“Hatred stirs up strife, But love covers all sins.”
In Palestinian territory, a local boy provokes an Israeli patrol soldier to chase after him. In this strange chase, the line disappears not only between the pursuer and the pursued, but also between reality and imagination.
The bold mystical fantasy “Eli” of young Israeli directors Sagi Alter and Reut Elad continues to explore the painful topic of the long-standing confrontation between two ancient peoples in the person of an Israeli soldier and a Palestinian boy.
The beautiful and rare name of the Jewish soldier Eli was not chosen by chance and means “perfect” or “fulfilled”, and most importantly, that was the name Akhokhityanin — one of the main and bravest of the soldiers of King David.
By the way, in the historical aspect, David is not only the second king during the unification of the kingdom of Israel, but also the father of the legendary Solomon, during whose reign the vast Jewish state from the “Egyptian River to the Great River Euphrates” entered the phase of its peaceful existence and its highest prosperity, therefore, an elegant mention to that time is a direct author’s reference to the importance of extrapolating the national historical experience to the present.
At the same time, the authors of the film symbolically designate a warrior with the need to always and everywhere dominate, regardless of the justification of such a desire in a particular situation.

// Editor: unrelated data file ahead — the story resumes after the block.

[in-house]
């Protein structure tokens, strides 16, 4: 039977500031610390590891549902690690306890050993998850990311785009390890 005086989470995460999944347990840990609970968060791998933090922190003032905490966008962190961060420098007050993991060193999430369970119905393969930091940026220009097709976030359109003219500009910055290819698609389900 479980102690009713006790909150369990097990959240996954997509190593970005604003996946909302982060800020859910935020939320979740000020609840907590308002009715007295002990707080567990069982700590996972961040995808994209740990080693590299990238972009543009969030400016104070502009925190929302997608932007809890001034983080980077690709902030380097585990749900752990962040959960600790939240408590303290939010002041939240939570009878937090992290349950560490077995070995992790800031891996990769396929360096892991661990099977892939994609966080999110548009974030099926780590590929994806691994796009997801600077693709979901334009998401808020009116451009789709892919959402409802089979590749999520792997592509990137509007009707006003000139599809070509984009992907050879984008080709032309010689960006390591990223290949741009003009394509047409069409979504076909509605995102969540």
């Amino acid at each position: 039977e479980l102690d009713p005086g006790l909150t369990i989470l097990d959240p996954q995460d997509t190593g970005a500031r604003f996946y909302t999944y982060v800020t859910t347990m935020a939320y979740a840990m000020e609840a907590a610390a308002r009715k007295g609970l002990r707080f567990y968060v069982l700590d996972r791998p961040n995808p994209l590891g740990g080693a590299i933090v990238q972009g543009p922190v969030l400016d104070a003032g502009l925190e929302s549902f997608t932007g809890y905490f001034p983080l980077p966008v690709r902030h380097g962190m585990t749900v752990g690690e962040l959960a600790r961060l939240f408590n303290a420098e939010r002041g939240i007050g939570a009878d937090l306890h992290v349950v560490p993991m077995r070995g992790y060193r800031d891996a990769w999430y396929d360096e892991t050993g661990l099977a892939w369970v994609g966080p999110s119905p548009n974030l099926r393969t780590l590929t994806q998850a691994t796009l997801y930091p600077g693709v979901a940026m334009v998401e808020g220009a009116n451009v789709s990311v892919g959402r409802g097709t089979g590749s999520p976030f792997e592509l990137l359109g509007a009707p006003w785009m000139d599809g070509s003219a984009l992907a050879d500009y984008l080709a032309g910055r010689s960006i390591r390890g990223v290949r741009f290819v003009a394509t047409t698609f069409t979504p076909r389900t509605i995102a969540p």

This contradiction opens the way to an internal discussion of approaches to overcoming the current socio-political crisis in relations between the two peoples.
And yet, the symbolism of the film, first of all, draws a line from today with its martial law between neighboring nations to the future, when the young Palestinian statehood should grow up with this boy, which so far is only throwing toys at an Israeli army soldier.
And, of course, it’s obvious to all viewers that any desire for dominance in the future does not make any sense already in the present and can only provoke an answer that the authors decided to show through an attack of mystical shadows that foiled the soldier’s uniform and deprived him of weapons.
Further plot development, including a fall into a deep well of time, and the discovery of the key to the door to the original abode of motherly love and care, bring the viewer to an understanding of the final picture of the author’s vision of the problem.
In the final, the audience is shown even more dramatically that otherwise the warrior would direct his own weapons against himself.
Dear viewer, this is just my subjective opinion, and it’s better to see the film at least once myself, in order to truly appreciate the authors’ professional and civic maturity along with the quality of the film’s performance, and make up my own opinion.
Complete collection of author animations from the FAAF.